The connected factory is a mass of sensor technologies and their associated support networks. Only 5G and its ability to slice the network provider can offer the flexibility needed to deliver the core benefits of Industry 4.0.
Nigel Thomas, Head of Aerospace and Defence at Capgemini told Silicon:
“Within manufacturing, 5G will allow businesses to connect sensors to more of their equipment, which will provide them with data around how the equipment is performing when its next service is needed, and any issues it may be experiencing. However, the reality is that Industry 4.0 will struggle to deliver that full connectivity. Many manufacturers still use legacy machines, and as such are unlikely to put sensors on them as they may be unsure of what benefits they can get. Ultimately 5G will deliver a new age of Industry 4.0 for companies who can present a clear business case, but for those where the business case is questionable or not appropriate, the impact is less certain.”
The ability to expand and offer more personalised services across the manufacturing process has been pointed to by many as a core benefit 5G will offer. “For industrial manufacturing, production is expected to be far more scalable and adaptable, production schedules are expected to be much more dynamic, with organisations potentially having a greater product portfolio,” said Nozomi Networks’ Andrea Carcano. “Adaptive manufacturing could result in a growth in outsourced manufacturing, allowing organisations to scale and shrink production based on market demands.”
The propensity for change that 5G, coupled with IoT, could be transformative. Manufacturers are rightly cautious about how the hype surrounding Industry 4.0 and the promises of 5G networks will translate into tangible benefits that are affordable to implement.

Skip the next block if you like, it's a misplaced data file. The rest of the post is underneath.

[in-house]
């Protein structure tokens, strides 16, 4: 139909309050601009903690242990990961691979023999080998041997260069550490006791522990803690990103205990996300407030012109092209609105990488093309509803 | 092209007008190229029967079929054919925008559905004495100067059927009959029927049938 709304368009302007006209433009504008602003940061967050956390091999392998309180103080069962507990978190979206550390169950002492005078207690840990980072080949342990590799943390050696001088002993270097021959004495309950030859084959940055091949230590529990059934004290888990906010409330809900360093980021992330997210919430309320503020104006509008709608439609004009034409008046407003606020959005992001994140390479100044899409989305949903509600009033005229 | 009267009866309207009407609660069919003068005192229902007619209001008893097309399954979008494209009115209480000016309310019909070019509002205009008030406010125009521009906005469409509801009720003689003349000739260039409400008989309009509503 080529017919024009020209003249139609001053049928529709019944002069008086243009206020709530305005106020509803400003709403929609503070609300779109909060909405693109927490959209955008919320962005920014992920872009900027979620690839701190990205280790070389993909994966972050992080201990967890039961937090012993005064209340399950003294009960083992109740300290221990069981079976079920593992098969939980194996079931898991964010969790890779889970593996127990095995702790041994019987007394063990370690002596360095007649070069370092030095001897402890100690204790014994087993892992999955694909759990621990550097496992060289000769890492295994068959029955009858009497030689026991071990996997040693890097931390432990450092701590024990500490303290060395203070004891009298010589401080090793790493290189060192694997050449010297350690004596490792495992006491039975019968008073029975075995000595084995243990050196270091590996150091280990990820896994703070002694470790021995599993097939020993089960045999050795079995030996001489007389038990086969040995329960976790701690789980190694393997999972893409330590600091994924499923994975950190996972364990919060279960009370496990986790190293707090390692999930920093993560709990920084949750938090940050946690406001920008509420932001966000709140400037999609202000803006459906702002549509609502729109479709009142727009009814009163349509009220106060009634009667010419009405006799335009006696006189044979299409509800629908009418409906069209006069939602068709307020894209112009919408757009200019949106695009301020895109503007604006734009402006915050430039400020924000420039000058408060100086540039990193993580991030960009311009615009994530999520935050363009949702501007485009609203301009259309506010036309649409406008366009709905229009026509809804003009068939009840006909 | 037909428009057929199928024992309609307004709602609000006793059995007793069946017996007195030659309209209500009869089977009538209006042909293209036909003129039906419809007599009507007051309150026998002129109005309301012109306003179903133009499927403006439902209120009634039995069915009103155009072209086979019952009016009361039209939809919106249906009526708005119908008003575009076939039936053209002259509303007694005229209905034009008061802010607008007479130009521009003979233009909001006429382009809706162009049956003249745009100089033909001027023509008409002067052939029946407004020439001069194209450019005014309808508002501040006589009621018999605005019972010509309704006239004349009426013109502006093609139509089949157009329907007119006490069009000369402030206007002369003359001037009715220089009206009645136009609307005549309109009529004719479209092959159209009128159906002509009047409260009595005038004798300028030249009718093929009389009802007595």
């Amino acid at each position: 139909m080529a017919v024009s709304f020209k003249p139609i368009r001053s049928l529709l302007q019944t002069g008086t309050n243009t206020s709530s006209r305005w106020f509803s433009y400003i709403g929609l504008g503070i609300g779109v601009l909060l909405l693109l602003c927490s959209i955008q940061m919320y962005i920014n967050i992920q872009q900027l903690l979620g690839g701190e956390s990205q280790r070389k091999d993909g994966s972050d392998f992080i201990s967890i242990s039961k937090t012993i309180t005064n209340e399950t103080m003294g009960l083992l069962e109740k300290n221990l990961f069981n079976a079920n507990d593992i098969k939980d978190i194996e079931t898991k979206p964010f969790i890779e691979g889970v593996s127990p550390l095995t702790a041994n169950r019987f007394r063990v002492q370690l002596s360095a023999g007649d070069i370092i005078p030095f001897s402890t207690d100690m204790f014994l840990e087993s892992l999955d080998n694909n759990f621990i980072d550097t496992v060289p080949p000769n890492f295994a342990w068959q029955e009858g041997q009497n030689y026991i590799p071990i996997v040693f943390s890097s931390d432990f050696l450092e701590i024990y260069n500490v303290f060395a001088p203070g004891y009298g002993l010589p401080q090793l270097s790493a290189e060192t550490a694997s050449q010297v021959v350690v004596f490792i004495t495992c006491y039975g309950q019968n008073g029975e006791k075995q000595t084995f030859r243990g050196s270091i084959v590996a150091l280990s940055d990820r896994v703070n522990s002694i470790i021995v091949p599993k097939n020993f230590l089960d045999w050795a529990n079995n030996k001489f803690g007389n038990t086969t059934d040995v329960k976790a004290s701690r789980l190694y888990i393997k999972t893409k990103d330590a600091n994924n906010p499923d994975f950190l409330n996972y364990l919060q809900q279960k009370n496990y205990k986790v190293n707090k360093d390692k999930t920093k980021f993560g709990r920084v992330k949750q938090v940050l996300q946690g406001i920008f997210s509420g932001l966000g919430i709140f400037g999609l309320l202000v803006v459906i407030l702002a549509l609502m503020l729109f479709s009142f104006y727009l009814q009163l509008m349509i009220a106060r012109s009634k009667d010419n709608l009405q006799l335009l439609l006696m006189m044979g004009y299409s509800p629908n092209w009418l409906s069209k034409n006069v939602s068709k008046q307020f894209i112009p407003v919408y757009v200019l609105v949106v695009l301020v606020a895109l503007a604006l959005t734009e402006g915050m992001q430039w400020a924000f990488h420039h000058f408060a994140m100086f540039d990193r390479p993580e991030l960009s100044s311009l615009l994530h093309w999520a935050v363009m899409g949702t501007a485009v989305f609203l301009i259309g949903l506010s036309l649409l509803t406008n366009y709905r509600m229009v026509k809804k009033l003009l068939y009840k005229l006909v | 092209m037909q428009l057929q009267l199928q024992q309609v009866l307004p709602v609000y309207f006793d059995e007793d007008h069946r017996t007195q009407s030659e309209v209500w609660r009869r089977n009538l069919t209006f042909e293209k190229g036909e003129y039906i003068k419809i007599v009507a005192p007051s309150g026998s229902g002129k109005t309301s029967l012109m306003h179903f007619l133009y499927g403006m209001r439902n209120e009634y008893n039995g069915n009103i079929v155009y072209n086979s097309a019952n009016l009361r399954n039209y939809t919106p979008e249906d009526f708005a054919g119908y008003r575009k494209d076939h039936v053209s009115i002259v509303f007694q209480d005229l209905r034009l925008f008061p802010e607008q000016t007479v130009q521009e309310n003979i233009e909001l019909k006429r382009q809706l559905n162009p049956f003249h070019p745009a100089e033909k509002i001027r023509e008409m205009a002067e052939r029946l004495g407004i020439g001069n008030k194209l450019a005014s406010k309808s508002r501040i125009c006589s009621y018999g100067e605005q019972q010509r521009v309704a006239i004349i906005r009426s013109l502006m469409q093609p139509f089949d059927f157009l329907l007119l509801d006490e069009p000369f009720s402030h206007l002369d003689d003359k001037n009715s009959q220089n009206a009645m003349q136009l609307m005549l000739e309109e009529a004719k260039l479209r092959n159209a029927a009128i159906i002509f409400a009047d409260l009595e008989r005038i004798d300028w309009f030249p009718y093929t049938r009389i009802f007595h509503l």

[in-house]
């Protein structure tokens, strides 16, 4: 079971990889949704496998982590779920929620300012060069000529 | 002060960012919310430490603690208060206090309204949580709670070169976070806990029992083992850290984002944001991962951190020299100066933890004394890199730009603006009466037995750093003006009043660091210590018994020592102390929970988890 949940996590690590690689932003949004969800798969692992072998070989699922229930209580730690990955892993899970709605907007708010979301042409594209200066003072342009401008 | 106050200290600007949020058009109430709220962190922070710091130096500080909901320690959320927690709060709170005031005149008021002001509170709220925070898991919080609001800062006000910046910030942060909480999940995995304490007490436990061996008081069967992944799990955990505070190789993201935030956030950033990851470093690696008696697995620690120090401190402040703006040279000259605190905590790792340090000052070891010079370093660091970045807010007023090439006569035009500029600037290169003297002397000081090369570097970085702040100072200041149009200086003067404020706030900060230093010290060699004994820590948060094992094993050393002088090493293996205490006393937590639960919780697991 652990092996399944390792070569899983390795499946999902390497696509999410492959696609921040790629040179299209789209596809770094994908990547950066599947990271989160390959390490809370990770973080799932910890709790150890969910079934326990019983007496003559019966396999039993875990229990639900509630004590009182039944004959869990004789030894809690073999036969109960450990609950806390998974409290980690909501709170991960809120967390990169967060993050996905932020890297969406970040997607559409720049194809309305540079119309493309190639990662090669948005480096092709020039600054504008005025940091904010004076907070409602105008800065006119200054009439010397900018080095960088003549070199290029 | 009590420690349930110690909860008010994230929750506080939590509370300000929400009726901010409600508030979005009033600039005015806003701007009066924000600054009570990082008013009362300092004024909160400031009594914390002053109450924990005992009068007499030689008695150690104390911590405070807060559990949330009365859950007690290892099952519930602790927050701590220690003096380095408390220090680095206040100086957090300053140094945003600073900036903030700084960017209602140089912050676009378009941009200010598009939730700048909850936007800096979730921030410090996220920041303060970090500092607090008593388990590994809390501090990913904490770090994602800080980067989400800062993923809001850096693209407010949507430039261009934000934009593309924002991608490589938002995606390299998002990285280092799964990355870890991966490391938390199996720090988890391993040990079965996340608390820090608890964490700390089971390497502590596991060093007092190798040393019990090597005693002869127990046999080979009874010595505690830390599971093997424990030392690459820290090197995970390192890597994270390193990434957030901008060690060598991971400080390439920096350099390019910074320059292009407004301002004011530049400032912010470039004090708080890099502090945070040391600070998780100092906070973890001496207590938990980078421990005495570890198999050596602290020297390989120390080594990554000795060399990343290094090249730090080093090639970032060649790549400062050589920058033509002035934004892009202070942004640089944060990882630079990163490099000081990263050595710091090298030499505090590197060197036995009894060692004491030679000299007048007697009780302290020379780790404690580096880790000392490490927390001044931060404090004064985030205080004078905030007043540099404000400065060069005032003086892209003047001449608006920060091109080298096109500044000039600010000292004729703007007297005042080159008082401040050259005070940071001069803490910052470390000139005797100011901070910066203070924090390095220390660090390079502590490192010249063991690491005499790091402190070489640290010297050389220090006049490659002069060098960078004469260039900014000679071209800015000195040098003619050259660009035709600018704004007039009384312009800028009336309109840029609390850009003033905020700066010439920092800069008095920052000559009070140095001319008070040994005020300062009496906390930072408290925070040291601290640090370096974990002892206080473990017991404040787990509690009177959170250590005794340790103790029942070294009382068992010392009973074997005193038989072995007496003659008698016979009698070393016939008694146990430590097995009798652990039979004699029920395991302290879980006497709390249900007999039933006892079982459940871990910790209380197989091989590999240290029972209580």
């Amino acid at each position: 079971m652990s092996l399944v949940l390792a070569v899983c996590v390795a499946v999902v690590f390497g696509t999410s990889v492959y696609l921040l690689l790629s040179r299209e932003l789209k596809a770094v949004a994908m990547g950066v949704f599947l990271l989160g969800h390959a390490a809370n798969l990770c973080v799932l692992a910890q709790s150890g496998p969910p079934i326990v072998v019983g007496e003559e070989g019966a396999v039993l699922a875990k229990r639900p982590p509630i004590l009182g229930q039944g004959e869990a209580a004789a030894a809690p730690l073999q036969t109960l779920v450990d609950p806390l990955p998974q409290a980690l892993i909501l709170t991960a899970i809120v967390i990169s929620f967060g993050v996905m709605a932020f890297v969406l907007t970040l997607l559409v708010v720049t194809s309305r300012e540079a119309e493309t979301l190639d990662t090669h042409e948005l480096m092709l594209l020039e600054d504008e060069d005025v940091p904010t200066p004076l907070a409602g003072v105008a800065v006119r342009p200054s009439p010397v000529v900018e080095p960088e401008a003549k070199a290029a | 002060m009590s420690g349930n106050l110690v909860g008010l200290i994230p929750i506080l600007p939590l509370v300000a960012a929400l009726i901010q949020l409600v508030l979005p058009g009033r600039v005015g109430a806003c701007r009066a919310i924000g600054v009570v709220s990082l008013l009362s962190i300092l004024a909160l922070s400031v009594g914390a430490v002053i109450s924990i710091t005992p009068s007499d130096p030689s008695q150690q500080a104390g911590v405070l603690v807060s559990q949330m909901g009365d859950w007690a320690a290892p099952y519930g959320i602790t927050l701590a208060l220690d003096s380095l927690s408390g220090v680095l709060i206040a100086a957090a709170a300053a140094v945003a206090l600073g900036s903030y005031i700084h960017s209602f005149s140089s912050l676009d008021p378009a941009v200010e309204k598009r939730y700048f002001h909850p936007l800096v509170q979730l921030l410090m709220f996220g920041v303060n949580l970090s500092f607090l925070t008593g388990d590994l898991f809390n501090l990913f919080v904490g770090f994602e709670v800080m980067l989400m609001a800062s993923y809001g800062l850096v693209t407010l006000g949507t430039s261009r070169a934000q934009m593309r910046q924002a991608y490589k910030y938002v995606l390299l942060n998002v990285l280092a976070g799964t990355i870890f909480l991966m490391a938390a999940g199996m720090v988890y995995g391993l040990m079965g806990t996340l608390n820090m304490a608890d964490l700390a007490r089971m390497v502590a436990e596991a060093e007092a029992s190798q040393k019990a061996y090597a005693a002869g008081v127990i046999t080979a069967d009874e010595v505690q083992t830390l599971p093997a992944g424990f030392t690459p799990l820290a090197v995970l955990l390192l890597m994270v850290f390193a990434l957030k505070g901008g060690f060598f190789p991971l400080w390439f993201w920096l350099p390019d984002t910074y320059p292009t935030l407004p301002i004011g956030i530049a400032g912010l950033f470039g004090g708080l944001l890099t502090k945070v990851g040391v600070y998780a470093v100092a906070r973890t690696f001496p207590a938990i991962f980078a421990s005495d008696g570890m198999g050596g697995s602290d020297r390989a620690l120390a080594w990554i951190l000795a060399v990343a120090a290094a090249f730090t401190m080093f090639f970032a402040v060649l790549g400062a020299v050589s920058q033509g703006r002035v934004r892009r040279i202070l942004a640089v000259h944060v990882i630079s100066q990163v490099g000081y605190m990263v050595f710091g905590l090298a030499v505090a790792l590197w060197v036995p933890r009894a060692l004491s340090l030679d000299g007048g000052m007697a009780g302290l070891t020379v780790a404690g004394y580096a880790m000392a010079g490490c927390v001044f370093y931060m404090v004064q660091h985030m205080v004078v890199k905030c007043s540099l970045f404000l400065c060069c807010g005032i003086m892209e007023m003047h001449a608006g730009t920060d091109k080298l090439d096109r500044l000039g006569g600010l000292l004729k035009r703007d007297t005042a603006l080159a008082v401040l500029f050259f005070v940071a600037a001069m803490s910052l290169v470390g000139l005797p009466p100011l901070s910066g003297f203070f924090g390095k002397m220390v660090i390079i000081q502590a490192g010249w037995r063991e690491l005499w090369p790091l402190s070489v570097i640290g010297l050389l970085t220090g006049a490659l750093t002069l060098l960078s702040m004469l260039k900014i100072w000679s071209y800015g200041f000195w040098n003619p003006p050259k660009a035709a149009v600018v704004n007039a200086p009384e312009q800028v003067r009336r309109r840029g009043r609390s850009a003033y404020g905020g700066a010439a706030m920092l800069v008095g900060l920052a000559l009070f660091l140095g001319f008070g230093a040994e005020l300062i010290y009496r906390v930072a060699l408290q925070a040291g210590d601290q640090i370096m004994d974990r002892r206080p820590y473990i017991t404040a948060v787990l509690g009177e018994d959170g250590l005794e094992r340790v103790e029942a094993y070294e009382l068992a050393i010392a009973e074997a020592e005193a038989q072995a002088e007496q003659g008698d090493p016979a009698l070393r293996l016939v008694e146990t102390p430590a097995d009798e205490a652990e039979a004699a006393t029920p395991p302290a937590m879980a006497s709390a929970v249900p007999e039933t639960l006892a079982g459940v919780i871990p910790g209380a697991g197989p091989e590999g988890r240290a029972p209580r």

Says Ian Hood, Chief Architect, Global Service Providers, Red Hat: “Manufacturers, like other business verticals, will need to change their way of thinking and develop their applications with the ability to automate the deployment of high volumes of change almost constantly. Manufacturers will need to design software solutions not with the mindset of a manufacturer but as a digital applications and services development business.”
With Capgemini’s Nigel Thomas concluding: “5G will have a slow-burning impact on manufacturing, and its rollout will share an analogy with 4G adoption. There was a slow uptake of 5G’s predecessor as the investment was phased in by the operators, and even now we struggle to get 4G everywhere. The impact of 5G will experience hockey stick growth – once the industry is confident in the benefits of its deployment, and the business cases stand up, we will see accelerated developments.”
What is clear is that the manufacturing sector will be one of the first use cases to see the transformative impact the 5G IoT partnership will deliver. There is little doubt that more investment will be needed to realise these advances if Industry 4.0 is to become a reality.